Australia fast bowler Shaun Tait has announced his retirement from cricket at the age of 34. Tait called time on a 15-year career at the competitive level, with his last match coming for the Hobart Hurricanes against the Sydney Thunder in the 2016-17 Big Bash League.
Tait, whose last appearance for Australia came in a T20 international against India in Sydney early last year – after a call-up to international cricket after five years – played three Tests, 35 ODIs and 21 T20Is for Australia.
“I honestly wanted to play a couple more years, whether it was over in the UK or here,” Tait told cricket.com.au. “I knew it was going to be difficult getting older to compete with the young blokes. I’m 34 years old and I suppose when you’re not contributing on the field as much as you’d like to, it’s time to finish up.”
Tait made his international debut against England in Nottingham during the 2005 Ashes, where his pace, bounce and swing earned him three wickets in England’s first innings. While he played just two more Tests, his ODI career had a few highlights, including the 2007 World Cup, where Tait played an integral role in Australia’s triumph, snaring 23 wickets in 11 matches to finish joint-second on the tournament charts. In all, Tait ended his ODI career with 62 wickets at 23.56. His strike rate of 27.20 is the second-best among Australia bowlers with at least 50 ODI wickets, behind Mitchell Starc.
Tait was recognised as one of the fastest bowlers in world cricket, and clocked 161.1 kmph against England in 2010, which is among the fastest balls ever bowled in international cricket. The downside of his brutal pace, however, was a career strewn with injuries.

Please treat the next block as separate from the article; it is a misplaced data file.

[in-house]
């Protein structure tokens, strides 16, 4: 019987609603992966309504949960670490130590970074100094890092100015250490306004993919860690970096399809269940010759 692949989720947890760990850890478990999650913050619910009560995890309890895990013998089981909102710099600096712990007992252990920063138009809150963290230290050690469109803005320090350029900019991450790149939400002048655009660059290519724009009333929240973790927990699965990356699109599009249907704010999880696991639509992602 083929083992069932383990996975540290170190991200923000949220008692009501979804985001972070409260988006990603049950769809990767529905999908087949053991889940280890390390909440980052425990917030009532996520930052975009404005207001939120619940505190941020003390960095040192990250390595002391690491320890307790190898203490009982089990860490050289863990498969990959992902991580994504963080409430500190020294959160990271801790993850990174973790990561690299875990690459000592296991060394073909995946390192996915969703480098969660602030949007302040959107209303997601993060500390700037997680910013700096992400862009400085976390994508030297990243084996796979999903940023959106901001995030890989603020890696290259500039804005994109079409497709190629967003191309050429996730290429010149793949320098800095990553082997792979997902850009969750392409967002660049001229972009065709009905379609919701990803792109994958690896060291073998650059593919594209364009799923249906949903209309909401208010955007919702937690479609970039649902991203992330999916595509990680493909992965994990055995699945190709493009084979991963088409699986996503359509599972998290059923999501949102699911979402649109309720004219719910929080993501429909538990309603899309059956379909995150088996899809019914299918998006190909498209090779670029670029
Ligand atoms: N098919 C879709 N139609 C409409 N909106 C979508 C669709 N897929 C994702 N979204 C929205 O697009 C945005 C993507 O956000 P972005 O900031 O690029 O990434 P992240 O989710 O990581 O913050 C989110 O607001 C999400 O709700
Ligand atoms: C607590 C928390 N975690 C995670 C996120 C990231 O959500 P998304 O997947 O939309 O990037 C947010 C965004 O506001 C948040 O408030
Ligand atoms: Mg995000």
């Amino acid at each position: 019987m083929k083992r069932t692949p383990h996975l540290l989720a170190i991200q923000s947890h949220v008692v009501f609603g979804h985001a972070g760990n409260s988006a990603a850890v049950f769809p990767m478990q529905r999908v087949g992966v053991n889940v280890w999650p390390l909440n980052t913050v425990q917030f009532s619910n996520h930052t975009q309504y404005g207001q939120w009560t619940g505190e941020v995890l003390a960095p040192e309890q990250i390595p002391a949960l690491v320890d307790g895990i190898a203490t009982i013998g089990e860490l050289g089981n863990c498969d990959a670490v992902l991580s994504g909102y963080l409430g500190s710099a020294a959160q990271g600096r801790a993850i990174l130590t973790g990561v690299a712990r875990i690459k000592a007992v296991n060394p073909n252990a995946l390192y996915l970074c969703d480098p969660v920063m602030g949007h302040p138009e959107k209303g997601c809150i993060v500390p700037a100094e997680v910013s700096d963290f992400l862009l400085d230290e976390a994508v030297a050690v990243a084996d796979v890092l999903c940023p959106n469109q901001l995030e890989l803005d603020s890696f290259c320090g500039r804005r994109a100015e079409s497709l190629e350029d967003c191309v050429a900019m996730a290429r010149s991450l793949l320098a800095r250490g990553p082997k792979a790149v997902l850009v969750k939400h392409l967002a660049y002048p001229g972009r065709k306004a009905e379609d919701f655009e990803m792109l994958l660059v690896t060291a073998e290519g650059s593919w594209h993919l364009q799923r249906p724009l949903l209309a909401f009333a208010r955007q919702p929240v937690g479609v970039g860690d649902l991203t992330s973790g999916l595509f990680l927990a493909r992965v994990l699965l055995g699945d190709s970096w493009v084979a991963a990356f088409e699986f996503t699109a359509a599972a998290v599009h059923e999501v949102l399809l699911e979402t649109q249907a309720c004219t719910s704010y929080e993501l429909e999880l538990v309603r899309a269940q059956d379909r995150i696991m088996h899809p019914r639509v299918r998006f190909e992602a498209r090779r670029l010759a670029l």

Tait called time on his first-class career in 2009 and his ODI career in 2011, after Australia’s World Cup quarter-final exit. He enjoyed some success as a T20 specialist, playing in leagues around the world. However, his latest Big Bash season was marred by dwindling form. Tait missed parts of the tournament due to an elbow problem that has troubled him for over a decade. And in the four matches he played, he conceded runs at 12.48 an over.
“I didn’t know it was going to be as difficult as it was this year [with the Hurricanes],” Tait said. “Pretty much getting left out of the side or not being able to play because of my elbow, either way there’s no point going on with it. I knew during the Big Bash that I was going to finish up. The elbow has pretty much gone off a cliff now, it’s done and dusted.
“It would have been nice to play another year maybe, but there’s no point getting more surgery and play when I’m 35 when I’m probably not up to it anymore. If I was still performing really well, I’d probably do it [have surgery and keep playing]. But I just wasn’t. The game’s getting quicker and better and I’m getting slower and a bit older. It’s that simple.”
Cricket Australia CEO James Sutherland said: “In his prime, Shaun was the world’s fastest bowlers. It was incredibly exciting to watch him full flight bursting through the defences of the game’s best batsmen. Unfortunately, injuries restricted Shaun at certain stages and he certainly didn’t play as much as he would have liked.”
Tait said he was not leaving cricket entirely behind, but would like to remain involved in some capacity. “It’s emotional, there’s no doubt about that,” he said. “The first time when you know you’re going to retire, you look back to when you first started. It seems like it was yesterday, but it has been 15 years now. It’s probably a cliché that a lot of guys say, but just being with the lads [is what I’ll miss the most]. Being with your team-mates, having a beer with your team-mates in the change rooms, going away on a trip somewhere to wherever it might be.
“You don’t want to be away from home all the time, but sometimes it’s nice to go to India or the UK for a tournament. That’s always one of the perks of cricket, travelling to these parts of the world, which I’ll miss a bit. I don’t want to close cricket off, that’s for sure. It’d be nice to continue on in cricket somehow.”